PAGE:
Honorees at TASC 2018 Leadership Awards Luncheon: This is Just the Beginning

(Chicago) –  TASC’s 2018 Leadership Award recipients—action-driven change agents forging new pathways within their professions—humbly echoed similar themes as they accepted their awards at the agency’s annual luncheon in Chicago on December 12: Thank you, but this is just the beginning. There is much work to be done.

Bringing 250-plus guests to their feet at the Westin Michigan Avenue after their remarks, Dixon City Manager and former Police Chief Danny Langloss, Mundelein Police Chief Eric Guenther, and Chicago Beyond Leader in Residence Dr. Nneka Tapia each offered inspiring perspectives on bringing about a healthier, more just society.

Justice Leadership Awards

“Addiction and mental illness are two of the most critical issues facing every community,” said Langloss, who initiated the Safe Passage law enforcement deflection program in Dixon and Lee counties.

Pointing out that 50,000 people in the US lost their lives to overdose in 2016, and 72,000 more died in 2017, he urged, “This is unacceptable. This is a public health epidemic that we cannot arrest our way out of. Behind every death, there is a family. There is a son or a daughter. There is a husband or a wife. There is a mom or a dad. And I’ll tell you—if you’ve never done a death notification, where you go out and tell somebody for the first time that their loved one has died—it is something you’d never want to do. I’ve done this more than 50 times. This is being done across our country 72,000 times a year. It has to change.”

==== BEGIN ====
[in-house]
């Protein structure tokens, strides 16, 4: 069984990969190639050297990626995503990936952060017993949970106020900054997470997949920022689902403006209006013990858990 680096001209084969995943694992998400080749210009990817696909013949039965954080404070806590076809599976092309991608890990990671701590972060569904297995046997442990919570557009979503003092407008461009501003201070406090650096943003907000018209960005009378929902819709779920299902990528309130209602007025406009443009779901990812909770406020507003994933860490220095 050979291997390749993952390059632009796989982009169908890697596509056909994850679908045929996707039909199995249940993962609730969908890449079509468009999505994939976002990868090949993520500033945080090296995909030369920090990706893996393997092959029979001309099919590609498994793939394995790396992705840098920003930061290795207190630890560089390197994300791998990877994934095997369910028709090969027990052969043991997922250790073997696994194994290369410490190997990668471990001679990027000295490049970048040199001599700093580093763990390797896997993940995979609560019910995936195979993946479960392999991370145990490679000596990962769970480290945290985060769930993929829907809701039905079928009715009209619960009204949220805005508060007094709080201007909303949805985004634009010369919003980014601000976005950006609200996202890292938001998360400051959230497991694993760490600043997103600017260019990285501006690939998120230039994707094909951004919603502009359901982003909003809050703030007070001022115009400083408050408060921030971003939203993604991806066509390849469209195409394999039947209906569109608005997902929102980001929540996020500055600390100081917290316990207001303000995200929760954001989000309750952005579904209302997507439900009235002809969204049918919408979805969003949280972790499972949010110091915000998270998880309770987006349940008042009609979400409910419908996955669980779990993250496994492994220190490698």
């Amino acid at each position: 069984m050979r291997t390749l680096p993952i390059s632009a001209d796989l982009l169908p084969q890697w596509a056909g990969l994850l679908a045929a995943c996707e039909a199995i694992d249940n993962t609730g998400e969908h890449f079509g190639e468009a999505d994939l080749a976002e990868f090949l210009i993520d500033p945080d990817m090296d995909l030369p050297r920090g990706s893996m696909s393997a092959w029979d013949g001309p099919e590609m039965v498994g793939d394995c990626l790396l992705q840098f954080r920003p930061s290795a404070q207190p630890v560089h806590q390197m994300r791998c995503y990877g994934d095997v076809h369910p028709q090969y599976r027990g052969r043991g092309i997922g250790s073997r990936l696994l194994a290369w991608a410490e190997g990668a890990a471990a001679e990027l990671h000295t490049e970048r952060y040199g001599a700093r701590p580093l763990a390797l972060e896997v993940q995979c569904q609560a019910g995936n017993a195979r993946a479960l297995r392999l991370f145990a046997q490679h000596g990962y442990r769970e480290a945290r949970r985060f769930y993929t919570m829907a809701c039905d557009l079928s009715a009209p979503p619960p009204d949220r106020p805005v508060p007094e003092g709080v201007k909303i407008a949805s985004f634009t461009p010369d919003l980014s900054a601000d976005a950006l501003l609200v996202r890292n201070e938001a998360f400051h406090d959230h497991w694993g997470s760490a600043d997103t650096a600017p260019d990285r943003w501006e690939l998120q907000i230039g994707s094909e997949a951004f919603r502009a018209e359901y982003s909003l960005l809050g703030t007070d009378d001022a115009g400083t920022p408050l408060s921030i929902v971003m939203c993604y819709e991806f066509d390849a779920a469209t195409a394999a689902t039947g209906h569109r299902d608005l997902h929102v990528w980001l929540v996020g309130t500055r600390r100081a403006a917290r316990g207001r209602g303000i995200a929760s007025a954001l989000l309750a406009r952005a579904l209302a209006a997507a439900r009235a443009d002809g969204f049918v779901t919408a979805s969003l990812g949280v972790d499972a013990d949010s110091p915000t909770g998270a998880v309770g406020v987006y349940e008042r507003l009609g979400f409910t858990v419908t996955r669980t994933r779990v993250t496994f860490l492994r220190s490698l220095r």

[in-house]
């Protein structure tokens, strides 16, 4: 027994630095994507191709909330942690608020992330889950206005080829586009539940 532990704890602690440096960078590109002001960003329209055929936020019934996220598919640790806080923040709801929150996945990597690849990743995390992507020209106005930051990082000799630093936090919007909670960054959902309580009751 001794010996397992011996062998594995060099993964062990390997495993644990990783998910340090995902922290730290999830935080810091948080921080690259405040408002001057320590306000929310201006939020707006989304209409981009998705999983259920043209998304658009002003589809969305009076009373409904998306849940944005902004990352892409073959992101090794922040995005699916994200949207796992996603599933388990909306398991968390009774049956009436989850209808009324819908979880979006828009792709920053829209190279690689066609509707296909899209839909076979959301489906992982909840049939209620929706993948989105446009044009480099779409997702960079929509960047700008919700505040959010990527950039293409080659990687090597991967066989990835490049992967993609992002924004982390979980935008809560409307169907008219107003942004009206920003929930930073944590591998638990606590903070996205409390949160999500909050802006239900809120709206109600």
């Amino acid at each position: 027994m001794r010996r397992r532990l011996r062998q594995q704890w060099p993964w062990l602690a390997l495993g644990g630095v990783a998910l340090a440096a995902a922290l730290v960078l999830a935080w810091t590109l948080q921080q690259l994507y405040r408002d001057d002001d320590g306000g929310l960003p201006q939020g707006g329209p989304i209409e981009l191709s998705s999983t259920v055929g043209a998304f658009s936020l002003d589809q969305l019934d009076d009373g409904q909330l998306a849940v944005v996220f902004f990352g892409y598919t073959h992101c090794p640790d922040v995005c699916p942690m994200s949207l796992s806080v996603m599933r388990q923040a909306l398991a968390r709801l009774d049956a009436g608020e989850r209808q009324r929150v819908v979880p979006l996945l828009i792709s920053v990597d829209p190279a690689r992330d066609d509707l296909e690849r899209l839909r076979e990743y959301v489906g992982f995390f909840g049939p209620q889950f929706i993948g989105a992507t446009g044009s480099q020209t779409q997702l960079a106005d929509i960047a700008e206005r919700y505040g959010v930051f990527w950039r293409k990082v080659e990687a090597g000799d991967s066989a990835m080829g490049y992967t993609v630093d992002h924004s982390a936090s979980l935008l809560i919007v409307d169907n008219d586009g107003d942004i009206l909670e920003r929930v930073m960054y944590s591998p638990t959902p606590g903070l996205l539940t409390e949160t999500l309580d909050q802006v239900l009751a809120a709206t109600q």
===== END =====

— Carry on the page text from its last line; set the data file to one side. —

In presenting TASC’s Justice Leadership Awards, TASC President Pam Rodriguez praised Langloss and Guenther for taking action to stop cycles of addiction, arrest, and incarceration. “They didn’t close their eyes to the realities in front of them. Nor did they fall back on traditional law enforcement responses to drug use. Instead, they pioneered new pathways to recovery. A better way. Rather than arresting people who have overdosed or have a drug problem, they are deflecting people to treatment.”

“Substance use disorder grabs people,” said Langloss. “This is a chronic, relapsing disease. The pathway to recovery is a process; it is not an event… As we reshape this war on drugs—this failed war on drugs—we have to take a community-based approach,” he said, invoking the need for public health officials, doctors, police, faith-based partners, and people in recovery to collaborate in deflection initiatives. “This is a smart-on-crime approach. This is one of the greatest, proactive crime-fighting opportunities that we have.”